Tuesday, 1 July 2014

Coot.


To the uninformed with its habit of swimming around on the surface of open water and diving to reach its food, it is easy to understand why many assume the Coot (Fulica atra) is some sort of duck.

However a quick look at those long legs and large, individually lobed feet (rather than webbed), designed for walking, running and even sprinting, mean that this is a member of the Rallidae family. 

Unlike a duck, the Coot is able to spread it weight and can be seen walking over floating vegetation, including water lilies and in this instance it was 'walking on the water'.


Most rails are shy, retiring and therefore often difficult to see but the Coot is fairly tame, numerous and more often than not very noisy - uttering short-tempered "kut" calls plus other clucks and discordant noises.

The nest is usually a cup comprising any available plant material located just above water level. The one above was is still in the construction stage.


Clutch size is 5-7 and incubation by both parents takes 21-24 days.
Usually only a few young survive as they often fall prey to Herons and Gulls. Sometimes a parent might be seen attacking a chick, by grabbing its head and shaking it, sometimes fatally. This extreme behavior is thought to relate to food supply thereby ensuring that there are not too many chicks competing for available resources. 



 "Mind where you are treading!".


The (precocial) chicks leave the nest fairly soon after hatching and parental care is much longer than most rail species with adults continuing to feed them for about a month.

It takes around 55-60 days for the youngsters to achieve their juvenile plumage and the dark beak will change to the distinctive white when they are about a year old.

The phrase "And yet he was as balde as is a coote" is referred to in John Lydgate's Chronicle of Troy, 1430. Whilst you might think this could relate to the heads of the chicks it actually arose from the adults' appearance; the extensive white frontal shield (much larger on males) against the black plumage.


Linking to Wild Bird Wednesday.

19 comments:

  1. A wonderful post Frank... lovely images.

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  2. such GREAT shots! their little bald chicks look like friars to me. :)

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  3. Love the feet shot but only a mother Coot could love that tiny ugly chick!

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  4. Great photos of the coots - those feet look amazing. The young ones are certainly not the most beautiful babies! but kind of cute!

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  5. Interesting and informative post Frank, and there's me thinking that the only thing that Coots did was fight and squabble with each other? I guess if you start of life looking like those chicks do you're going to have a bit of an attitude problem? Those feet are just amazing...[;o)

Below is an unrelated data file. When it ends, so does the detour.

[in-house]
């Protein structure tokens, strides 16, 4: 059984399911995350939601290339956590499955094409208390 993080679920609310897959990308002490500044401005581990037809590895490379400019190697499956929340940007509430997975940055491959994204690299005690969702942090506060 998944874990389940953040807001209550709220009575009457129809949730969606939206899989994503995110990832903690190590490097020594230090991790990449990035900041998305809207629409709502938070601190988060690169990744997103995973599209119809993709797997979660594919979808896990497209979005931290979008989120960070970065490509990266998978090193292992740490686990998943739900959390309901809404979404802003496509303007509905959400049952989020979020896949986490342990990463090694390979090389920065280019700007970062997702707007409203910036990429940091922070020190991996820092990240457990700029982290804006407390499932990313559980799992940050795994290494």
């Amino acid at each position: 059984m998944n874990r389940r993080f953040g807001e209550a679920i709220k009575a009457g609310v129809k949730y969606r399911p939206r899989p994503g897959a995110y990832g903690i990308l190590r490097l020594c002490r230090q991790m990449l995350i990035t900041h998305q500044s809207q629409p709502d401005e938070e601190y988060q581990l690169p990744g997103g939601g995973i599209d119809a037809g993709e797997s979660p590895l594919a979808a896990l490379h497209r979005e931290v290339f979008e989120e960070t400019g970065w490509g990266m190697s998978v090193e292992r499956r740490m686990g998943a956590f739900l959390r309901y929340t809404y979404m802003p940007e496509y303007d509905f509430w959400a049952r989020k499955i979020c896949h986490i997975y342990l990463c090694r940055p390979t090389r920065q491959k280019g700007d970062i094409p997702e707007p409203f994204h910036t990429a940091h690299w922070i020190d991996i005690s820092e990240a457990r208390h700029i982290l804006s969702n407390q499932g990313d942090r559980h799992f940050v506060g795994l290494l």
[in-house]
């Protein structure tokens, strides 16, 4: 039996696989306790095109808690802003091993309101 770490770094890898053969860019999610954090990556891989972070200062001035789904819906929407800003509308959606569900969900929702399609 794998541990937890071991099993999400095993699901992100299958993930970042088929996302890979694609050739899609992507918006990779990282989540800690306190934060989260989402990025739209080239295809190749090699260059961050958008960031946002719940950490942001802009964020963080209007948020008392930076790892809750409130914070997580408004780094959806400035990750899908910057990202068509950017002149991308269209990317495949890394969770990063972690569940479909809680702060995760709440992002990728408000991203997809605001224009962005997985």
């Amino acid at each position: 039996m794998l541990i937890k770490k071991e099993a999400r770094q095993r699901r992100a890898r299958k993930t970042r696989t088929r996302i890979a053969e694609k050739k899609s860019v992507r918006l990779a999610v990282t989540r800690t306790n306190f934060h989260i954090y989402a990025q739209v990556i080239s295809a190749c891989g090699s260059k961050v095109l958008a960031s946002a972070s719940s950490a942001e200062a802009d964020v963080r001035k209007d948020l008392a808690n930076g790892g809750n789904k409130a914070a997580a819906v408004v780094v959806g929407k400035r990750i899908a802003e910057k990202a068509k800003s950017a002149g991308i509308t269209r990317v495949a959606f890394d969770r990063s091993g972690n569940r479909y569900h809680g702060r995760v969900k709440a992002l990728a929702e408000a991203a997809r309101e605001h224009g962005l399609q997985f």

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  6. Fabulous photos of the coots. You gotta love those feet, they're amazing.

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  7. Awesome series on the Coots! I love the cute chick!

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  8. Loved learning more about the coots! I've never seen the babies...so incredibly cute. Great post and great photos.

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  9. I'm glad you were able to pick up those fantastic feet; aren't they amazing?! Beautiful chicks.

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  10. The adults are quite handsome birds, with amazing feet, but those poor little chicks, yikes! Great reflection in that last shot!

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  11. This was a fascinating post! I saw a coot with chicks recently but knew NOTHING about them! It was so interesting learning about their habits, and the structure of their feet. Great post!

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  12. Frank, It is obviously me but the chicks are definitely NOT cute :)
    Amazing shots though, and a lot of information. See them occasionally.

    We had Moorhens with their juvenile on the pond this morning. You know how tiny our pond is but they seemed to be having a great time. Caused havoc with the grasses :)
    Watched from the kitchen window so no images sadly.

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  13. They're such an interesting species...love the babies, and the feet!! Your photos are incredible, as always.

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  14. Thank you for sharing the brilliant photos and interesting information Frank.

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  15. Great shots. I love the close up of the feet!

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  16. Informative post and great shots of the coots! Ditto on the feet.

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  17. Thanks for all your visits and complimentary comments.

    I agree the young Coots aren't particularly good looking!

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  18. nice shots. I rarely see this bird up walking. Just up and down the nest. The feet looks very nasty actually. Thanks for sharing the images.

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